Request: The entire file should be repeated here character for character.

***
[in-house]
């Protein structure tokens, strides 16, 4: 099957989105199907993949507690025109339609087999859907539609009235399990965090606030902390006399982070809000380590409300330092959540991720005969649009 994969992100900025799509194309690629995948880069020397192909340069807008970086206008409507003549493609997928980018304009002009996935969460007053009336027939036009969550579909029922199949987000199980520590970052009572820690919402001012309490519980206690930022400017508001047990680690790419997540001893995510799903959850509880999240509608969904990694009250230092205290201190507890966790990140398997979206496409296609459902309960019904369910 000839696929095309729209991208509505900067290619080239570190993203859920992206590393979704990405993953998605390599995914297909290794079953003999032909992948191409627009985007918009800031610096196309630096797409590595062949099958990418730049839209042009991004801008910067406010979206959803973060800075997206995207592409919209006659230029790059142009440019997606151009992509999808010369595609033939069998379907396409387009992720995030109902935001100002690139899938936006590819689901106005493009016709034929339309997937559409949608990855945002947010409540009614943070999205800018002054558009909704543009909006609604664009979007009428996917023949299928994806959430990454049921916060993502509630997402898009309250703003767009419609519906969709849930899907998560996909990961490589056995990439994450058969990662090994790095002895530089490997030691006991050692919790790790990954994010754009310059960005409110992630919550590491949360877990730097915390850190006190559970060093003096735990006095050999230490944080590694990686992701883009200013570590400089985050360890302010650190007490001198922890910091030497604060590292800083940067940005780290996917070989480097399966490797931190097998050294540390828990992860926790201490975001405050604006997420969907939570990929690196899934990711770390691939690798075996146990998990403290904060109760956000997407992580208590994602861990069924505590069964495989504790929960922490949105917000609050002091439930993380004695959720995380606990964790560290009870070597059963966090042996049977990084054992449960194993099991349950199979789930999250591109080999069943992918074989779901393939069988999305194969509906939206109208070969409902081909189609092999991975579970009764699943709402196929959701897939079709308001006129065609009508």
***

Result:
[in-house]
């Protein structure tokens, strides 16, 4: 099957989105199907993949507690025109339609087999859907539609009235399990965090606030902390006399982070809000380590409300330092959540991720005969649009 994969992100900025799509194309690629995948880069020397192909340069807008970086206008409507003549493609997928980018304009002009996935969460007053009336027939036009969550579909029922199949987000199980520590970052009572820690919402001012309490519980206690930022400017508001047990680690790419997540001893995510799903959850509880999240509608969904990694009250230092205290201190507890966790990140398997979206496409296609459902309960019904369910 000839696929095309729209991208509505900067290619080239570190993203859920992206590393979704990405993953998605390599995914297909290794079953003999032909992948191409627009985007918009800031610096196309630096797409590595062949099958990418730049839209042009991004801008910067406010979206959803973060800075997206995207592409919209006659230029790059142009440019997606151009992509999808010369595609033939069998379907396409387009992720995030109902935001100002690139899938936006590819689901106005493009016709034929339309997937559409949608990855945002947010409540009614943070999205800018002054558009909704543009909006609604664009979007009428996917023949299928994806959430990454049921916060993502509630997402898009309250703003767009419609519906969709849930899907998560996909990961490589056995990439994450058969990662090994790095002895530089490997030691006991050692919790790790990954994010754009310059960005409110992630919550590491949360877990730097915390850190006190559970060093003096735990006095050999230490944080590694990686992701883009200013570590400089985050360890302010650190007490001198922890910091030497604060590292800083940067940005780290996917070989480097399966490797931190097998050294540390828990992860926790201490975001405050604006997420969907939570990929690196899934990711770390691939690798075996146990998990403290904060109760956000997407992580208590994602861990069924505590069964495989504790929960922490949105917000609050002091439930993380004695959720995380606990964790560290009870070597059963966090042996049977990084054992449960194993099991349950199979789930999250591109080999069943992918074989779901393939069988999305194969509906939206109208070969409902081909189609092999991975579970009764699943709402196929959701897939079709308001006129065609009508």